Tuesday, September 11, 2018

Photos-Rally in support of truth tellers, "Witness K” and Bernard Colleary facing prosecution

A rally in support of truth tellers, "Witness K” and Bernard  Colleary facing prosecution, jail by Australian government.

Plus Media release below.

10 September 2018
For immediate release
Truth tellers facing prosecution, jail by Australian government
A former intelligence officer and his lawyer decided Australia’s shameful use of its national security services to gain financial advantage over an impoverished neighbour was illegal. They are now being prosecuted for allegedly disclosing information about Australia’s installation of listening devices (under the cover of an aid project) in the government offices of Timor-Leste, during negotiations over resource sharing in the Timor Sea.
This prosecution has serious implications for all citizens of Australia:
  • It raises questions about legislation which depends on unsubstantiated claims of being in the
    "national interest";
  • It blurs economic interest into “national interest”;
  • It attempts to make a crime out of the action of reporting a crime;
  • It publicises Australian wrong-doing unnecessarily, opening Australia to further international
    ridicule and disgust;
  • It exonerates economic espionage.
    The case should be abandoned immediately.
    Between 2004 and 2006 the offices of the East Timorese Prime Minister were being refurbished with Australia's help as an AusAid project. The walls were later found to have had listening devices placed in them by the Australian Secret Intelligence Service (ASIS), thus enabling the Timorese negotiators to be overheard.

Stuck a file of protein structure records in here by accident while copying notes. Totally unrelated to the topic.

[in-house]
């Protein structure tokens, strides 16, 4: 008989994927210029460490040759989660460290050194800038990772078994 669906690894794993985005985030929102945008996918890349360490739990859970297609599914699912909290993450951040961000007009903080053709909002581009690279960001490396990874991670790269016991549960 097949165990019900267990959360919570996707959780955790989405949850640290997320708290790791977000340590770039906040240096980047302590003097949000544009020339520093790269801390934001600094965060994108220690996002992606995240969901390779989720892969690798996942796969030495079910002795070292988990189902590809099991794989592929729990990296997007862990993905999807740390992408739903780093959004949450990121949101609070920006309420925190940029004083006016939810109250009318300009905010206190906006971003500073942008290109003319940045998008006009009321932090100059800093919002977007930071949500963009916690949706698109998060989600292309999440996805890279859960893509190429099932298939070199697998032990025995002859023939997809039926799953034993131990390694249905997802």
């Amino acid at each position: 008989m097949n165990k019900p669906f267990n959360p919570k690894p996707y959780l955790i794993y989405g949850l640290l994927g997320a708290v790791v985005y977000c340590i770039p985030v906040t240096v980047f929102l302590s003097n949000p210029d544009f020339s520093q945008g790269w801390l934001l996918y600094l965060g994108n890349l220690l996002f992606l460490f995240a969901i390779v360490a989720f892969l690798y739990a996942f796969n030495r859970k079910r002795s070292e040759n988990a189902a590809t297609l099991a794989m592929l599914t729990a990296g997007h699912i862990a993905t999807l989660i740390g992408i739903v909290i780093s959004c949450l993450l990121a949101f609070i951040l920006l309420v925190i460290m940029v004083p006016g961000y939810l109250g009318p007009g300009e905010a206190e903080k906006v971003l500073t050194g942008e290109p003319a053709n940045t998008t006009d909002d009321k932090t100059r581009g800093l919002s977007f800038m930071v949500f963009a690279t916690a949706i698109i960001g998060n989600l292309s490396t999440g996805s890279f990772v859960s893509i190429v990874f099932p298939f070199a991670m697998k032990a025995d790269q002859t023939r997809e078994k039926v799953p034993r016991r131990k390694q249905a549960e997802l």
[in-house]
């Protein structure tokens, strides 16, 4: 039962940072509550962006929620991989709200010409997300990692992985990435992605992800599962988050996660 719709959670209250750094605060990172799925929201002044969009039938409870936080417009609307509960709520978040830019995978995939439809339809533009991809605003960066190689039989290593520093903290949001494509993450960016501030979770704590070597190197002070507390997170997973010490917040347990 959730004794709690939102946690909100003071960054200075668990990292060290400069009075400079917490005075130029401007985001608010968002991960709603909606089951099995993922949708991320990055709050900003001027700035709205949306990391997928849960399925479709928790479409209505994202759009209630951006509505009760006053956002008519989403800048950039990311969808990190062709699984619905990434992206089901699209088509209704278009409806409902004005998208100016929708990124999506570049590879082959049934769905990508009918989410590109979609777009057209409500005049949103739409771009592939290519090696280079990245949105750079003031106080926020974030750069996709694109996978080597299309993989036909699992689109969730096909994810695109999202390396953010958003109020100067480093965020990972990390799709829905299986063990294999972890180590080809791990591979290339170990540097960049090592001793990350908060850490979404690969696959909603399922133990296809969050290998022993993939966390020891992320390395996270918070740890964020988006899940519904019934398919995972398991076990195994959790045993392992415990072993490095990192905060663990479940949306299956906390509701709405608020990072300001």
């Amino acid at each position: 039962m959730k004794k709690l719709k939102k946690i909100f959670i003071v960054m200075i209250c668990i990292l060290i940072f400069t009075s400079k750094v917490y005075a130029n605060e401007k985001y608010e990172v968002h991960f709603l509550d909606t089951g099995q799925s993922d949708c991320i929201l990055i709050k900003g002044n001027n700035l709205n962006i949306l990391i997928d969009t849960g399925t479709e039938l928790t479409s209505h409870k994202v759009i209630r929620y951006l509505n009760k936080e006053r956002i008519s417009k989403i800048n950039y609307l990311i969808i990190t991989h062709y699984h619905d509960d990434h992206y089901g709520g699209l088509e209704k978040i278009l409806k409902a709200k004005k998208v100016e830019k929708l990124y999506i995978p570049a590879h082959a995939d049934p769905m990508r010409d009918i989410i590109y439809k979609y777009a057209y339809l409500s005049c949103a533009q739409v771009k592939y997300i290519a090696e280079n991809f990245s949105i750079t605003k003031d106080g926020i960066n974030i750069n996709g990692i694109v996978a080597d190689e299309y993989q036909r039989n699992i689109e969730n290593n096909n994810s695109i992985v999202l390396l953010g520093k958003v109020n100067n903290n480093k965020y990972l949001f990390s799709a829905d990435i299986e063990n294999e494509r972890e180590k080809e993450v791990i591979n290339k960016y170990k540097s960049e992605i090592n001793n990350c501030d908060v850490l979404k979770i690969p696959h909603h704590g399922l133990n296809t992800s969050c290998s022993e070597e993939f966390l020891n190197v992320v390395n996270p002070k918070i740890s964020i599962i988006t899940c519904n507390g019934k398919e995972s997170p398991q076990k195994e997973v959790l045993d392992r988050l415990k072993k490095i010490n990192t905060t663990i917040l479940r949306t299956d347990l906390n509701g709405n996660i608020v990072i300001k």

One of those involved in the operation, "Witness K", complained to his superiors upon finding that one of the oil companies involved, Woodside, employed the services of retired political figures who had been connected to the negotiations. These included Alexander Downer, a previous Foreign Minister, and Ashton Calvert, a Secretary of the Department of Foreign Affairs and Trade. Witness K engaged the services of Bernard Collaery, a Canberra lawyer with extensive experience in Timorese matters.
    Timor-Leste took Australia to the International Court over the espionage. In 2013, as the case was about to be heard in The Hague, Collaery's Canberra offices were raided by ASIO and his papers taken. Witness K's passport was seized, preventing his evidence being given. In 2017 negotiations were recommenced to set a proper maritime border between Australia and Timor-Leste under international law. The new border treaty was signed in March, 2018.
    In May 2018, more than four years after the espionage and a few months after the border treaty was signed, charges were laid against Witness K and Bernard Collaery under the Criminal Code and the Intelligence Services Act 2001. The charges claim that between May 2008 and March 2014 they made known information about ASIS operations. The penalty could be two years jail.
    The initial hearing is set for 4:00 p.m. on Wednesday, 12 September 2018 at the Magistrate's Court, 4 Knowles Place, Canberra, ACT. Some of the many concerned Australians will gather as witness to their disapproval of this prosecution.
    For further information:
    Susan Connelly - Timor Sea Justice Forum 0498 473 341 
    www.justimor.orgaffiliated with the national Timor Sea Justice Campaign
    https://www.smh.com.au/politics/federal/top-lawyers-jump-to-the-defence-of-former-australian-spy- witness-k-20180629-p4zojl.html https://theconversation.com/lawyer-and-witness-face-charges-under-spy-laws-raising-questions-of- openness-and-accountability-99143

No comments:

Post a Comment